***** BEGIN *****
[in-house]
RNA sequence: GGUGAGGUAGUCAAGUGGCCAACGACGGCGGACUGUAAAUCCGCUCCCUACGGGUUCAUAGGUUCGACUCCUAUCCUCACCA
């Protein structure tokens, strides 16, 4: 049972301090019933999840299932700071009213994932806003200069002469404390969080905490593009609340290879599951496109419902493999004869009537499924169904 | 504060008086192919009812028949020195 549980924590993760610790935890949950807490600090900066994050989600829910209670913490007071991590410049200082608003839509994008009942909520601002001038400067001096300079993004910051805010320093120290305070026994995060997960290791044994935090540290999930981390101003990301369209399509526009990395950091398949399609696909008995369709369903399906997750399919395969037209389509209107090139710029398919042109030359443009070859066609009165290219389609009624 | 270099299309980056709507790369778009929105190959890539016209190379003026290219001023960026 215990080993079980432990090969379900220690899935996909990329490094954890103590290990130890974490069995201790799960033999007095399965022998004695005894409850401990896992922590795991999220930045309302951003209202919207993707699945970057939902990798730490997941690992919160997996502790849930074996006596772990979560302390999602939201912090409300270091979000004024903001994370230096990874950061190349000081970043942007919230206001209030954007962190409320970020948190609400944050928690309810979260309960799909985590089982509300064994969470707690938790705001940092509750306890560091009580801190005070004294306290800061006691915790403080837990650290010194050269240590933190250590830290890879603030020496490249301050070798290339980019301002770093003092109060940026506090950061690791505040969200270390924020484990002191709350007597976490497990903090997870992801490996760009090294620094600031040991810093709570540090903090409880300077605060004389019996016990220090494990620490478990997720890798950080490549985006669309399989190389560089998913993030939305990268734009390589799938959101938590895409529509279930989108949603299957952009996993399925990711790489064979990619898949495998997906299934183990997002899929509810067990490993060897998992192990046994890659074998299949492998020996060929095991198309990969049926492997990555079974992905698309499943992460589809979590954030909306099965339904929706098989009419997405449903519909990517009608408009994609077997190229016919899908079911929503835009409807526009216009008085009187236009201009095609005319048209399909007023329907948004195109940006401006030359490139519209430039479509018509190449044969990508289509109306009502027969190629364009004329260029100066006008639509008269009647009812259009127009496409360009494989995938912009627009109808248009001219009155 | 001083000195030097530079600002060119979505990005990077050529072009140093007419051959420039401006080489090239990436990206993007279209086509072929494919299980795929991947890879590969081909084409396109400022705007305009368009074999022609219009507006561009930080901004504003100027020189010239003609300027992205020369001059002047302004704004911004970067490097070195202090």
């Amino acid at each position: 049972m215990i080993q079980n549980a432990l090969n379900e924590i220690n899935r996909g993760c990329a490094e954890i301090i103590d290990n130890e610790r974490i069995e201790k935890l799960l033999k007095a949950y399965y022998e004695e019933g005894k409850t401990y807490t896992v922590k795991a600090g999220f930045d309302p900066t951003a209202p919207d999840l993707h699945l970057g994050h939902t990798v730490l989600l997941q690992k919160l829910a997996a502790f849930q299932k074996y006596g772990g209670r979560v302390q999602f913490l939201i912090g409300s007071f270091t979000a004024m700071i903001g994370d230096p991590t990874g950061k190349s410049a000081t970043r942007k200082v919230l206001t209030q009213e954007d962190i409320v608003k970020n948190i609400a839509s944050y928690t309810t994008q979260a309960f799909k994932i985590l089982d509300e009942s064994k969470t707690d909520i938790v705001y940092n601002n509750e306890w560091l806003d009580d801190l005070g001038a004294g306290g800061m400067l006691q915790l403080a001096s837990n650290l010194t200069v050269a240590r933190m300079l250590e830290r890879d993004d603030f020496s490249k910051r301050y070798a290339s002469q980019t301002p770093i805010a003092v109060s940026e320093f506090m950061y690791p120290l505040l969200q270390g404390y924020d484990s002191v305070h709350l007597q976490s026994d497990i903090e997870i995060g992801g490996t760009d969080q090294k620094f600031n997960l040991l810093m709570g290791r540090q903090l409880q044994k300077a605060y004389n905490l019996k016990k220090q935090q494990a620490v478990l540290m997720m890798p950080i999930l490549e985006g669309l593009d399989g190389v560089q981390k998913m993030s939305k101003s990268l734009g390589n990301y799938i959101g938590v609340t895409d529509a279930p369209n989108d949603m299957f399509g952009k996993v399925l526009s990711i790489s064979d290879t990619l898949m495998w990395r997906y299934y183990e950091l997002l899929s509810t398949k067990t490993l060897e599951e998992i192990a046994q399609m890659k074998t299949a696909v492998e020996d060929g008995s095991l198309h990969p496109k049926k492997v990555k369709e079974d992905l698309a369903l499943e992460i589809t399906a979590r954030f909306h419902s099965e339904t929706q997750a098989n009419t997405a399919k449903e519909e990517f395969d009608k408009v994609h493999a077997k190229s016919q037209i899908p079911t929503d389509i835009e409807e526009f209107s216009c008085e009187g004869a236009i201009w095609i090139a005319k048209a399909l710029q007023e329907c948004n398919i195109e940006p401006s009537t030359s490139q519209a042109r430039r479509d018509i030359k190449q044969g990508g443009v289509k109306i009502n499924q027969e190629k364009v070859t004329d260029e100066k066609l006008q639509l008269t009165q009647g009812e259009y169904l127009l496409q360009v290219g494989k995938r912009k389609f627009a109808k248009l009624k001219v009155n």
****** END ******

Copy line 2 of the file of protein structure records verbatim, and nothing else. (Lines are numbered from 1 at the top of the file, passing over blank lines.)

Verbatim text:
RNA sequence: GGUGAGGUAGUCAAGUGGCCAACGACGGCGGACUGUAAAUCCGCUCCCUACGGGUUCAUAGGUUCGACUCCUAUCCUCACCA